A CIDER maker faces going bust after the taxman ruled that he is actually making wine.
Peter Stuart, who makes traditional cider, said his tax will double because inspectors claim that the brewing process turns the ale into a “made wine.”
Mr Stuart uses whisky casks which flavour the Thistly Cross Cider, but inspectors claim that this process will change his tax bracket.
Now he and his business partner, Ian Rennie, will have to pay 78p per litre of cider produced instead of 36p – more than double the original cost.
According to the brewers, the new tax bracket will cripple them, and will force them to close their business.
Tax bosses have already handed the businessmen a bill of £2,500 payable for the 60,000 litres they have already produced.
The pair had planned to brew over 200,000 litres of cider over the next year but this would set them back over £15,500.
Mr Stuart insists that he told HMRC that they were brewing cider in the traditional way using whisky casks.
He said: “Traditionally, cider is stored, transported and matured in rum barrels.
“We use good, clean whisky casks and the natural properties of the wood really help the cider to mature. Using casks is the traditional way and whisky ones are reusable. We had this duty officer come and visit.
“While we understand he was in an awkward position as we’re unique inScotland, he ruled that if we mature cider in a wooden barrel and it picks up the flavour of the wood, it becomes flavoured cider.
“According to HMRC ,we aren’t categorised as cider, we’re a ‘made wine’, which is what alcopops come under.
“That’s twice the duty.”
He added: “It’s Catch 22 as to whether we should put the price of our already premium products up by 40p, or attempt to cover it ourselves.
“Around a third of our cider is produced in whisky casks, and we want to expand their use because they’re reusable and effective, so this could cripple us.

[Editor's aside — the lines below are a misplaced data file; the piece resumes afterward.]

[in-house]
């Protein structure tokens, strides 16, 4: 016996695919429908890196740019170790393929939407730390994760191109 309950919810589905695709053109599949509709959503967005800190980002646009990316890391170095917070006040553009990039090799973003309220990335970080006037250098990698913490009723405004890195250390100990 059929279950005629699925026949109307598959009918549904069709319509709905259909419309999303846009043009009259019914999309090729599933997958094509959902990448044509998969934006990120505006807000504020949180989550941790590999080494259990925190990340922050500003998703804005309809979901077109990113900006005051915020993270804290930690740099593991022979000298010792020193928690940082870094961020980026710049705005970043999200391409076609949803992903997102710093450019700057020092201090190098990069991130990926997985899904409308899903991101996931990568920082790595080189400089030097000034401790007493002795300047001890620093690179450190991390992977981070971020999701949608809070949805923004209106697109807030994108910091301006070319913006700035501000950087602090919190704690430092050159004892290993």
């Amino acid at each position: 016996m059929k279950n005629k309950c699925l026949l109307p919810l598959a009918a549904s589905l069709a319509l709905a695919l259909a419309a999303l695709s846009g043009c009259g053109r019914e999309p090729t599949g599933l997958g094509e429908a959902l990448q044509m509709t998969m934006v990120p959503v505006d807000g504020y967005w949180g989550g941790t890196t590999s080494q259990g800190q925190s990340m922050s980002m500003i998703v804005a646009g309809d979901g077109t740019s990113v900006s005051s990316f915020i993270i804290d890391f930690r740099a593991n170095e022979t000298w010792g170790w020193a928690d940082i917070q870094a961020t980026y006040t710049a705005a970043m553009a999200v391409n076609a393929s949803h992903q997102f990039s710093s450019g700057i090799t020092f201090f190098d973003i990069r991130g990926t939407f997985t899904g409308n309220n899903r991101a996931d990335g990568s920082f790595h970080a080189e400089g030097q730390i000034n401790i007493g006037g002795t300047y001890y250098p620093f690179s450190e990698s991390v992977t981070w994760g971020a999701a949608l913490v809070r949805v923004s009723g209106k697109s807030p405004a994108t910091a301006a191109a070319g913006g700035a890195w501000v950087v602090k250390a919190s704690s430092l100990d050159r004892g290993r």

“For us, that is crazy. The American market has been so much better for us, as it’s only 22 cents for four gallons there. Obviously we want to promote and expand this unique product at home and abroad, but we may not have a choice.”
He added: “The whisky casks are representative of Scotland, and we’re proud to be a local business, but this rule does not help an independent business such as ourselves.
“We’ve been doing this successfully for about two years and we’ve been inspected previously. Nothing was said about the casks. If putting the cider in a wooden cask is adding substance I think the whole cider industry will be up in arms.”
Chic Brodie, SNP MSP for South Scotland, said that local products should be encouraged, not punished.
“It has to be a level playing field. It is inequitable that a thriving Scottish cider maker is being punished for his method of fermentation.
“It is quality cider, not wine. We should be encouraging quality, local products. This particular cider is up for an international award inMichiganthis weekend, which speaks for itself.”
A spokesman for the HMRC confirmed that the ‘made wine’ will result in a higher level tax rate.
He said that since the cider is flavoured from the whisky cask, it changes the product from cider to wine.
He added that whisky casks are not in the listed HMRC cider production rules.